of iron.
  
     Green ware, articles of pottery molded and shaped, but not
        yet baked.
  
     Green woodpecker (Zool.), a common European woodpecker
        ({Picus viridis); -- called also yaffle.
        [1913 Webster]

From The Collaborative International Dictionary of English v.0.48 :

  dragon \drag"on\ (dr[a^]g"[u^]n), n. [F. dragon, L. draco, fr.
     Gr. dra`kwn, prob. fr. de`rkesqai, dra`kein, to look (akin to
     Skr. dar[,c] to see), and so called from its terrible eyes.
     Cf. Drake a dragon, Dragoon.]
     1. (Myth.) A fabulous animal, generally represented as a
        monstrous winged serpent or lizard, with a crested head
        and enormous claws, and regarded as very powerful and
        ferocious.
        [1913 Webster]
  
              The dragons which appear in early paintings and
              sculptures are invariably representations of a
              winged crocodile.                     --Fairholt.
        [1913 Webster]
  
     Note: In Scripture the term dragon refers to any great
           monster, whether of the land or sea, usually to some
           kind of serpent or reptile, sometimes to land serpents
           of a powerful and deadly kind. It is also applied
           metaphorically to Satan.
           [1913 Webster]
  
                 Thou breakest the heads of the dragons in the
                 waters.                            -- Ps. lxxiv.
                                                    13.
           [1913 Webster]
  
                 Thou shalt tread upon the lion and adder; the
                 young lion and the dragon shalt thou trample
                 under feet.                        -- Ps. xci.
                                                    13.
           [1913 Webster]
  
                 He laid hold on the dragon, that old serpent,
                 which is the Devil and Satan, and bound him a
                 thousand years.                    --Rev. xx. 2.
           [1913 Webster]
  
     2. A fierce, violent person, esp. a woman. --Johnson.
        [1913 Webster]
  
     3. (Astron.) A constellation of the northern hemisphere
        figured as a dragon; Draco.
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     4. A luminous exhalation from marshy grounds, seeming to move
        through the air as a winged serpent.
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     5. (Mil. Antiq.) A short musket hooked to a swivel attached
        to a soldier's belt; -- so called from a representation of
        a dragon's head at the muzzle. --Fairholt.
        [1913 Webster]
  
     6. (Zool.) A small arboreal lizard of the genus Draco, of
        several species, found in the East Indies and Southern
        Asia. Five or six of the hind ribs, on each side, are
        prolonged and covered with weblike skin, forming a sort of
        wing. These prolongations aid them in making long leaps
        from tree to tree. Called also flying lizard.
        [1913 Webster]
  
     7. (Zool.) A variety of carrier pigeon.
        [1913 Webster]
  
     8. (Her.) A fabulous winged creature, sometimes borne as a
        charge in a coat of arms.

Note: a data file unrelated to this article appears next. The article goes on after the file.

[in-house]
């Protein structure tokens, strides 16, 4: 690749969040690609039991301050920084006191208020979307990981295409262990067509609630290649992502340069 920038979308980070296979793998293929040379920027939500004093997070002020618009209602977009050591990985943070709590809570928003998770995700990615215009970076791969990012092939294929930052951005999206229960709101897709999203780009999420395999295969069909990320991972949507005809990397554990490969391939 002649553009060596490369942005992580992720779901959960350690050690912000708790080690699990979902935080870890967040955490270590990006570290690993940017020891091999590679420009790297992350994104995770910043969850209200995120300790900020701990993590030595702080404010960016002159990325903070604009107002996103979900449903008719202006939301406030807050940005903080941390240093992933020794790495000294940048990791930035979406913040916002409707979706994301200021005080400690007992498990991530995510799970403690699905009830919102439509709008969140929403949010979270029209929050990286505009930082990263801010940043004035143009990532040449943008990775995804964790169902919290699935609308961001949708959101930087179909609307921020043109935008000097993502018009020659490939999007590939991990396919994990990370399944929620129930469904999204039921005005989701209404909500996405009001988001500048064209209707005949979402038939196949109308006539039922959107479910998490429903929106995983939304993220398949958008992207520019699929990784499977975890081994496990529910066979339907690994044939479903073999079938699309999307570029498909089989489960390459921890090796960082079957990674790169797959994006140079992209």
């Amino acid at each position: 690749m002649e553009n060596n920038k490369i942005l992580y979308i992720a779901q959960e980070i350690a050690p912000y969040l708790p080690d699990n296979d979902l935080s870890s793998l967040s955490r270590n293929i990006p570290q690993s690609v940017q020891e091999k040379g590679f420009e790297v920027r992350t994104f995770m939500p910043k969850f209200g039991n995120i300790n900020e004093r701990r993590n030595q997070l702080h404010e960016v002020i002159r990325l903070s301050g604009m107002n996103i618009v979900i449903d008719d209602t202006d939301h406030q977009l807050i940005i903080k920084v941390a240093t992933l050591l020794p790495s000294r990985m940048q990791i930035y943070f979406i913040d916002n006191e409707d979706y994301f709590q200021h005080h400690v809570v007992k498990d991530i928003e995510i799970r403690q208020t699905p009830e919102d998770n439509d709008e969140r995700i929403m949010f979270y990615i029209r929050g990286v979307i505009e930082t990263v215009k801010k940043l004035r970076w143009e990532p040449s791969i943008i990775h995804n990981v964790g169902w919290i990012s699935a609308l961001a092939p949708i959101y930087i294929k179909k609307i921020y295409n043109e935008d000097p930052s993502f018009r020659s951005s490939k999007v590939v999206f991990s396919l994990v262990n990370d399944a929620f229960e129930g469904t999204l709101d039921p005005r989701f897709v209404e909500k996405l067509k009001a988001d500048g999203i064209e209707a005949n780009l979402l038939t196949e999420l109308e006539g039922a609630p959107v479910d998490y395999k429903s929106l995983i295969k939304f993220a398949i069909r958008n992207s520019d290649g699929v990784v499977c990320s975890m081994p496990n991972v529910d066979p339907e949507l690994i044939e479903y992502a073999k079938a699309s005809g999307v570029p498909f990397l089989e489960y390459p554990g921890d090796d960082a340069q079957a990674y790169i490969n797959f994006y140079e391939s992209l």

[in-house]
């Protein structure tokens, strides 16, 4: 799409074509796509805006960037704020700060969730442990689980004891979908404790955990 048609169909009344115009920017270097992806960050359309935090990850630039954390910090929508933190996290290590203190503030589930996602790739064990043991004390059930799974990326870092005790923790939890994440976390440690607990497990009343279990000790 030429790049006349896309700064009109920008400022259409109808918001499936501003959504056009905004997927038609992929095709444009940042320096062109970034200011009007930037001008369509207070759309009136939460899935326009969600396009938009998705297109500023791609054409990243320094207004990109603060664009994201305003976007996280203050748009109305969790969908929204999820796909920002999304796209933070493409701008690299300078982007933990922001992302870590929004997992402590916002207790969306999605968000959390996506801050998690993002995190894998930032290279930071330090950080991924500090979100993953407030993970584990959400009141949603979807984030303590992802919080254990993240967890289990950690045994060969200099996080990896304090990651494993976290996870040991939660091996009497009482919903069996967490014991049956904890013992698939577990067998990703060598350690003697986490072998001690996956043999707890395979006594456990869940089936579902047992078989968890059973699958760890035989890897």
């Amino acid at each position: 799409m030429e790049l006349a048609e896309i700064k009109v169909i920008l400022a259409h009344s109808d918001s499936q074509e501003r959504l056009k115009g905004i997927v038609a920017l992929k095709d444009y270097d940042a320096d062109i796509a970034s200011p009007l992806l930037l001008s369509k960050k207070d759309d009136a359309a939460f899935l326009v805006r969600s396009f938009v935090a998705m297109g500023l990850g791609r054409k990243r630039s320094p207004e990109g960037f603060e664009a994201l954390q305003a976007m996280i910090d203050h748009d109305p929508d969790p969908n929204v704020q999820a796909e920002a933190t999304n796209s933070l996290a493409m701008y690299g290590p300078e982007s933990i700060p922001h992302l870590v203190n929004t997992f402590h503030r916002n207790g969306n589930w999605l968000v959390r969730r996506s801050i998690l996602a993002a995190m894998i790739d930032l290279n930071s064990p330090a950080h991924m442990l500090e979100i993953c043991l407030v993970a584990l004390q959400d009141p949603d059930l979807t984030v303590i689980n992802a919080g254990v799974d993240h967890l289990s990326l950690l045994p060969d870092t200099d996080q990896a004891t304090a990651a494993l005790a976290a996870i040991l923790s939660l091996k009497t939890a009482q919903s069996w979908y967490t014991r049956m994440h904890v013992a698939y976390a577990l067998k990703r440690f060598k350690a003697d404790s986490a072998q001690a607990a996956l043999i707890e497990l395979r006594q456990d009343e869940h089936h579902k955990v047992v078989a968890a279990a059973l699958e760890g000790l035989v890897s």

[1913 Webster]
  
     Note: Dragon is often used adjectively, or in combination, in
           the sense of relating to, resembling, or characteristic
           of, a dragon.
           [1913 Webster]
  
     Dragon arum (Bot.), the name of several species of
        Aris[ae]ma, a genus of plants having a spathe and
        spadix. See Dragon root(below).
  
     Dragon fish (Zool.), the dragonet.
  
     Dragon fly (Zool.), any insect of the family
        Libellulid[ae]. They have finely formed, large and
        strongly reticulated wings, a large head with enormous
        eyes, and a long body; -- called also mosquito hawks.
        Their larv[ae] are aquatic and insectivorous.
  
     Dragon root (Bot.), an American aroid plant ({Aris[ae]ma
        Dracontium); green dragon.
  
     Dragon's blood, a resinous substance obtained from the
        fruit of several species of Calamus, esp. from Calamus
        Rotang and Calamus Draco, growing in the East Indies. A
        substance known as dragon's blood is obtained by exudation
        from Drac[ae]na Draco; also from Pterocarpus Draco, a
        tree of the West Indies and South America. The color is
        red, or a dark brownish red, and it is used chiefly for
        coloring varnishes, marbles, etc. Called also Cinnabar
        Gr[ae]corum.
  
     Dragon's head.
        (a) (Bot.) A plant of several species of the genus
            Dracocephalum. They are perennial herbs closely
            allied to the common catnip.
        (b) (Astron.) The ascending node of a planet, indicated,
            chiefly in almanacs, by the symbol ?. The deviation
            from the ecliptic made by a planet in passing from one
            node to the other seems, according to the fancy of
            some, to make a figure like that of a dragon, whose
            belly is where there is the greatest latitude; the
            intersections representing the head and tail; -- from
            which resemblance the denomination arises. --Encyc.
            Brit.
  
     Dragon shell (Zool.), a species of limpet.
  
     Dragon's skin, fossil stems whose leaf scars somewhat
        resemble the scales of reptiles; -- a name used by miners
        and quarrymen. --Stormonth.
  
     Dragon's tail (Astron.), the descending node of a planet,
        indicated by the symbol ?. See Dragon's head (above).
  
     Dragon's wort (Bot.), a plant of the genus Artemisia
        ({Artemisia dracunculus).
  
     Dragon tree (Bot.), a West African liliaceous tree
        ({Drac[ae]na Draco), yielding one of the resins called
        dragon's blood. See Drac[ae]na.
  
     Dragon water, a medicinal remedy very popular in the
        earlier half of the 17th century. "Dragon water may do
        good upon him." --Randolph (1640).
  
     Flying dragon, a large meteoric fireball; a bolide.
        [1913 Webster]